• 1 cup uncooked quinoa
  • 2 cups vegetable broth
  • 2 teaspoons chopped garlic
  • 2 tablespoons chopped fresh parsley
  • 1/2 tablespoon chopped fresh thyme
  • 1/4 teaspoon salt
  • 1 small onion, finely chopped
  • 1 dash fresh lemon juice (optional)


  1. Melt butter in a saucepan over medium heat. Add the quinoa, and toast, stirring occasionally, until lightly browned, about 5 minutes. Stir in broth, and bring to a boil. Reduce to a simmer, cover, and cook for 15 minutes, or until quinoa is tender.
  2. In a bowl, toss quinoa together with garlic, parsley, thyme, salt, and onion. Sprinkle with lemon juice, and serve.

Monday, July 26, 2010

Feeling overwhelmed where to start, to bring on the whole grains to your family table? Here is a great starting base. You can branch off and build from here, but this base is a good goal.

Are you getting enough protein?
Women, you need 46 grams of protein daily. Men, you need 56 grams. Are you getting enough? This recipe has 16g. of protein per serving!

Full-meal veggie tacos get a fresh, light look from bright green kale and kitchen staples, such as canned beans, frozen corn, and prepared salsa.
Ingredient tip: If you can't find queso cotija—a firm Mexican cheese—substitute crumbled feta or shredded Monterey Jack.
tablespoon olive oil
1 small red onion, halved and thinly sliced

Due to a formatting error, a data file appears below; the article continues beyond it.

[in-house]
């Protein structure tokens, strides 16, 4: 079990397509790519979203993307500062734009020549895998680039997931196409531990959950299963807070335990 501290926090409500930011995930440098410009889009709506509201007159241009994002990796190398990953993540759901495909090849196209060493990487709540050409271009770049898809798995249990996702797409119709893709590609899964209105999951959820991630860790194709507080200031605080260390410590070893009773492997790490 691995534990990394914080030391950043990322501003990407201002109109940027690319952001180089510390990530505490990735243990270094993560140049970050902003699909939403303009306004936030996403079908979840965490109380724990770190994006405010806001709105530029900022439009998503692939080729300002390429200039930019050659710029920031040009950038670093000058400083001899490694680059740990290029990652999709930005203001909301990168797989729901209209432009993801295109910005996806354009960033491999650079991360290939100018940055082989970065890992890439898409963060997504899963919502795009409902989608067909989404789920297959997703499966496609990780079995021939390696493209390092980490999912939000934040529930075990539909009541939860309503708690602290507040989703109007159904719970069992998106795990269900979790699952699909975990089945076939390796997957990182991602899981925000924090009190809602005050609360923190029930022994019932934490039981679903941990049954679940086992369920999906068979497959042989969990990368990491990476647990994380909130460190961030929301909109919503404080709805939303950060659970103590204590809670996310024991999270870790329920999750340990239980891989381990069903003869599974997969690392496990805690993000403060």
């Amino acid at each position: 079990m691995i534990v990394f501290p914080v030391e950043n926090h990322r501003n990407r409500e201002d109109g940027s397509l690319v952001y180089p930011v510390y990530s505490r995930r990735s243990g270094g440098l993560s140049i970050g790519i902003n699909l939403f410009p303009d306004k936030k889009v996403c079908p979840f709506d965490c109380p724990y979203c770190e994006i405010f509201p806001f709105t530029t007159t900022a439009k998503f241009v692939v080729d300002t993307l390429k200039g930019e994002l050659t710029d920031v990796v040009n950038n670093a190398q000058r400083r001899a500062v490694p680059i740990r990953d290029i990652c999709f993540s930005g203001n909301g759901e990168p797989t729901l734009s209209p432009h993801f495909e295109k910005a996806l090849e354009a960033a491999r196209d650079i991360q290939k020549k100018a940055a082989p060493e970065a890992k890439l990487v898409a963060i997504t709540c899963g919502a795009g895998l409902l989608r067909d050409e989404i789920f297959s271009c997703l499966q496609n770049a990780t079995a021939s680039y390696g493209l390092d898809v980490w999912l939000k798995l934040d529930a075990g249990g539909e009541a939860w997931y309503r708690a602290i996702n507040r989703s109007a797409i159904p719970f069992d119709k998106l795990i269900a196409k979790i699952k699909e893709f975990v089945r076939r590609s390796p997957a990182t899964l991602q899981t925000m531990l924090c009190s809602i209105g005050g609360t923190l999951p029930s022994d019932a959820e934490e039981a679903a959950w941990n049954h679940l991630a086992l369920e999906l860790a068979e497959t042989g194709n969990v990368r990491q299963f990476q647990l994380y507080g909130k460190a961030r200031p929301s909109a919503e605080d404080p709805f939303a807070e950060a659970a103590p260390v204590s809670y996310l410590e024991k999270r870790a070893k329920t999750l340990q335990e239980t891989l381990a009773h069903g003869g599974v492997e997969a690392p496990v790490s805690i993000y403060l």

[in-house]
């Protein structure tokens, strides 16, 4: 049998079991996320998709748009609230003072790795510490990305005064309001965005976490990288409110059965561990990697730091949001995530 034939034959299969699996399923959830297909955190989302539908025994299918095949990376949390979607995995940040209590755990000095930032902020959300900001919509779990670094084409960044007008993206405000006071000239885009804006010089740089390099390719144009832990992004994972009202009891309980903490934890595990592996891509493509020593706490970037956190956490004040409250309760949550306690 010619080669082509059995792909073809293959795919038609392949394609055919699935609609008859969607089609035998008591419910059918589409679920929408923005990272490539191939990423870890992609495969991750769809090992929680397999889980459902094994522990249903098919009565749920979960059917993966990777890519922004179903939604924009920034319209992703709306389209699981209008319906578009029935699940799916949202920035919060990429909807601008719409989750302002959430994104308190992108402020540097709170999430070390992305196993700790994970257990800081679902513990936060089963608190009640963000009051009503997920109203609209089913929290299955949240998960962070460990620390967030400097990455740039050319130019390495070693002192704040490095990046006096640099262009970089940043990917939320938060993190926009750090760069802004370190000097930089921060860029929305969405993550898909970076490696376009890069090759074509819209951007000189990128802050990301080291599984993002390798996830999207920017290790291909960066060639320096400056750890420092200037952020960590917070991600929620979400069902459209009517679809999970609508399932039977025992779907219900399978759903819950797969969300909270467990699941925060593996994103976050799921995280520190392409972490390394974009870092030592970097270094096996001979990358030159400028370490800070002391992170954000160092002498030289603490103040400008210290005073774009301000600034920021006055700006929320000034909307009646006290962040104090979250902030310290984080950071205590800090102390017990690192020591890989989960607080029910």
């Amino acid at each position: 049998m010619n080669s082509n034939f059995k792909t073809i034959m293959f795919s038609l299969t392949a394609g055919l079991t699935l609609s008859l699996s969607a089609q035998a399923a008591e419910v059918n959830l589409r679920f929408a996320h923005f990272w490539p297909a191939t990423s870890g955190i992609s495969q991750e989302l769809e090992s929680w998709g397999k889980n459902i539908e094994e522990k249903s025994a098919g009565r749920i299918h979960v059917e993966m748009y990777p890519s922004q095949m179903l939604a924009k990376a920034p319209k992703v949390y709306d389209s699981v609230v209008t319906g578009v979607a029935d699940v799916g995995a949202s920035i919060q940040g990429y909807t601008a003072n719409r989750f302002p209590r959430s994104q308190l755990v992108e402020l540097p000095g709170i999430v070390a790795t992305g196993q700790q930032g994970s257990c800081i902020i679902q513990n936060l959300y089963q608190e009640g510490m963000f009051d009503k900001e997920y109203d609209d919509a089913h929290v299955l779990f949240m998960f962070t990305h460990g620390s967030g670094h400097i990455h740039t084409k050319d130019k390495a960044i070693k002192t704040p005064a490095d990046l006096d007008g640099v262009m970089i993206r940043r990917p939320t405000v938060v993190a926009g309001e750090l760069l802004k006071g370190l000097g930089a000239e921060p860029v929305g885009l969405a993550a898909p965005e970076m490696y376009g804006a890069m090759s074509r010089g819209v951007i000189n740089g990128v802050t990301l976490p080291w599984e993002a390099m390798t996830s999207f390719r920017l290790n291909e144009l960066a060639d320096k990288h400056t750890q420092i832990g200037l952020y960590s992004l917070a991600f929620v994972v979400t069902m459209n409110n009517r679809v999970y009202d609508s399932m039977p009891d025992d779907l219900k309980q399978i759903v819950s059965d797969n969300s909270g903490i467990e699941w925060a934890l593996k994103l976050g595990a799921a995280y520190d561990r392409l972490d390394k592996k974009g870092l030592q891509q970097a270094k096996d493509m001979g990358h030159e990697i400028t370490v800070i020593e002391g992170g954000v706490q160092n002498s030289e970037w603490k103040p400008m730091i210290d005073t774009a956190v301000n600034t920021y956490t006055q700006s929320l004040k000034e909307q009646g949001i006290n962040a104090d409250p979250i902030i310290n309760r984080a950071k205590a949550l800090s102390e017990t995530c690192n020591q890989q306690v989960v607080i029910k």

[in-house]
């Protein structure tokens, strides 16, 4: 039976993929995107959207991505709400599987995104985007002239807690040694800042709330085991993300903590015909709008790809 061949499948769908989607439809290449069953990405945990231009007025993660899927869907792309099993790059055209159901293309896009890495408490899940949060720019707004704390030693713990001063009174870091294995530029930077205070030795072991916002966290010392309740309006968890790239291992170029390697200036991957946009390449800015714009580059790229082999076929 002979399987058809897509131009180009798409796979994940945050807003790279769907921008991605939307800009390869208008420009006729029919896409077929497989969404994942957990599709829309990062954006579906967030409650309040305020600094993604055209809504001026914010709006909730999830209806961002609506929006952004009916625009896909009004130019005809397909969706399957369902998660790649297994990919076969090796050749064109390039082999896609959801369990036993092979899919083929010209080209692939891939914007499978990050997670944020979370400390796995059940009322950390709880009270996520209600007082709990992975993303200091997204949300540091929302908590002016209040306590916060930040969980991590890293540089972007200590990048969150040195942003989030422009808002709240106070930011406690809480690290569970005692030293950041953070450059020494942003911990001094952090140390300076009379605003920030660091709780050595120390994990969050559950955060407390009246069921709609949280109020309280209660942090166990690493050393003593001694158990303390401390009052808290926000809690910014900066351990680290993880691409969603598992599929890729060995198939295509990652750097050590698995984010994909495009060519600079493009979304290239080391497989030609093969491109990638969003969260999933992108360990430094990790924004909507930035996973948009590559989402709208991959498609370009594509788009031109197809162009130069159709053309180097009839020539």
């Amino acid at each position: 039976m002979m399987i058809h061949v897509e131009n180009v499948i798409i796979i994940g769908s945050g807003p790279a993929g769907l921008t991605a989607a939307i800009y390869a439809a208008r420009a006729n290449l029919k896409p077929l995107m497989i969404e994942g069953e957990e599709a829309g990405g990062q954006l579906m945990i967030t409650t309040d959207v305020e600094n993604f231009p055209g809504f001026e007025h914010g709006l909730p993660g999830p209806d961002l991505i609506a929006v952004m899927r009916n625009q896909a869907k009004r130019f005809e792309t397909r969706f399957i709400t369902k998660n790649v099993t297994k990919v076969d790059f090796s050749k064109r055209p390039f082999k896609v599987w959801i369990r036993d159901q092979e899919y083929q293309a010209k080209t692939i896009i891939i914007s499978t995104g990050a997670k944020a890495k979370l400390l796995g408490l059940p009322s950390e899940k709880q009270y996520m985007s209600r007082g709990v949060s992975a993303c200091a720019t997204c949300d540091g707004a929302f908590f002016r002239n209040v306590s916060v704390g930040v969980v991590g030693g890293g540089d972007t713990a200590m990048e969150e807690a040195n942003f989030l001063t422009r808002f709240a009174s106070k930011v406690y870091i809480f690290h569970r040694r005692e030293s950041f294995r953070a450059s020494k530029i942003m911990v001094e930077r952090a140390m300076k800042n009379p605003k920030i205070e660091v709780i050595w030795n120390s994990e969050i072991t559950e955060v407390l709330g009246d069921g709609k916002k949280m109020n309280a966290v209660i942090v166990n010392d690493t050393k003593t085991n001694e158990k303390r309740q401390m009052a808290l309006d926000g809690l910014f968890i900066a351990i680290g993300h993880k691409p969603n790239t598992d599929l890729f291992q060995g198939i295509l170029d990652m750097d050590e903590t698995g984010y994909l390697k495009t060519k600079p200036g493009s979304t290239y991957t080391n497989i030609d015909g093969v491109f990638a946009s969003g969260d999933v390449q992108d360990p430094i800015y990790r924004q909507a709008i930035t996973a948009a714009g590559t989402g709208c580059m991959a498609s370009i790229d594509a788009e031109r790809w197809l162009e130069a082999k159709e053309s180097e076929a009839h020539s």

3 cloves garlic, minced
1 teaspoon ground cumin
1 small head kale (about 51/2 ounces), tough stems removed, cut in large pieces
1 15-ounce can black beans, rinsed and drained
1 cup frozen corn kernels 2-4 ounces queso cotija, chopped
8 6-inch corn tortillas
1/4 cup prepared, low-sodium salsa, or more to taste
1 medium avocado, cubed (optional)
. In a large skillet, heat olive oil on medium heat. Add onion and garlic; sprinkle with cumin, stir to mix, and sauté for 2 minutes. Add kale to skillet. Stir or turn with tongs to coat with oil. Cover and cook for 2 minutes, until just tender and bright green. Add beans and corn, and cook for 2 minutes longer to warm through. Add queso and stir to mix. Season with salt and pepper. 2. While kale mixture is cooking, warm tortillas in a microwave. Place two warm tortillas on each plate and divide kale mixture among them. Top with salsa and avocado, if desired.
ER SERVING: 361 cal, 27% fat cal, 11g fat, 3g sat fat, 15mg chol, 16g protein, 55g carb, 11g fiber, 357mg sodium

Friday, July 23, 2010